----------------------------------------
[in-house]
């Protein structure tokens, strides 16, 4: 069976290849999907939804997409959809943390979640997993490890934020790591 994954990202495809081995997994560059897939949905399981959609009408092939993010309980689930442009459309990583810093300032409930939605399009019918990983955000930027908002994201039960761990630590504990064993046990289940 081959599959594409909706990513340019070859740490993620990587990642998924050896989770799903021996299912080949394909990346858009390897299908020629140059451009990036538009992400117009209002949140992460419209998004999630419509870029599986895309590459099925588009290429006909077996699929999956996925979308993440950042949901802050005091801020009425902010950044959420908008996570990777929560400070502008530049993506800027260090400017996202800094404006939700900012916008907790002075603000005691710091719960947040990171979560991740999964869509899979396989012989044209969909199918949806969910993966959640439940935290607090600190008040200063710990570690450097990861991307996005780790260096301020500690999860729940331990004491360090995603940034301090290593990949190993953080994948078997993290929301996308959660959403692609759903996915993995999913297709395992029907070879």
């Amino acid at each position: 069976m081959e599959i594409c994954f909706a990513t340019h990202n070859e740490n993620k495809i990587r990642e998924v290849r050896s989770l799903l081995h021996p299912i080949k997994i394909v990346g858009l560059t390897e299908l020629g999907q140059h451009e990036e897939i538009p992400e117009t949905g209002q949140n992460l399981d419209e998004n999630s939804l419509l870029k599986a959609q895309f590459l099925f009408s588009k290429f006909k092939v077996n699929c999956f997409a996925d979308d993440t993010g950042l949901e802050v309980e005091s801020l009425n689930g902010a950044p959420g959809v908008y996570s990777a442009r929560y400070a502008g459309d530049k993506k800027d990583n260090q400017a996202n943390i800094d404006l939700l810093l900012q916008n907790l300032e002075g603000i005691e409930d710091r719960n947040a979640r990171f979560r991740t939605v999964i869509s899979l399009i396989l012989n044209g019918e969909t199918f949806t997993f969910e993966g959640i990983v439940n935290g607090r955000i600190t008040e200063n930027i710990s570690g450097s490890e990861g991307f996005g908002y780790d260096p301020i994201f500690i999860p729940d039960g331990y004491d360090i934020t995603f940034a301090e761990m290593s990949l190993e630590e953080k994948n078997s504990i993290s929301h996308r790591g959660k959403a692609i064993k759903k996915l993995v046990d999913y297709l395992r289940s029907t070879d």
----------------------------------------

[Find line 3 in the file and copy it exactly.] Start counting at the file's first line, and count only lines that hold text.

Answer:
């Amino acid at each position: 069976m081959e599959i594409c994954f909706a990513t340019h990202n070859e740490n993620k495809i990587r990642e998924v290849r050896s989770l799903l081995h021996p299912i080949k997994i394909v990346g858009l560059t390897e299908l020629g999907q140059h451009e990036e897939i538009p992400e117009t949905g209002q949140n992460l399981d419209e998004n999630s939804l419509l870029k599986a959609q895309f590459l099925f009408s588009k290429f006909k092939v077996n699929c999956f997409a996925d979308d993440t993010g950042l949901e802050v309980e005091s801020l009425n689930g902010a950044p959420g959809v908008y996570s990777a442009r929560y400070a502008g459309d530049k993506k800027d990583n260090q400017a996202n943390i800094d404006l939700l810093l900012q916008n907790l300032e002075g603000i005691e409930d710091r719960n947040a979640r990171f979560r991740t939605v999964i869509s899979l399009i396989l012989n044209g019918e969909t199918f949806t997993f969910e993966g959640i990983v439940n935290g607090r955000i600190t008040e200063n930027i710990s570690g450097s490890e990861g991307f996005g908002y780790d260096p301020i994201f500690i999860p729940d039960g331990y004491d360090i934020t995603f940034a301090e761990m290593s990949l190993e630590e953080k994948n078997s504990i993290s929301h996308r790591g959660k959403a692609i064993k759903k996915l993995v046990d999913y297709l395992r289940s029907t070879d």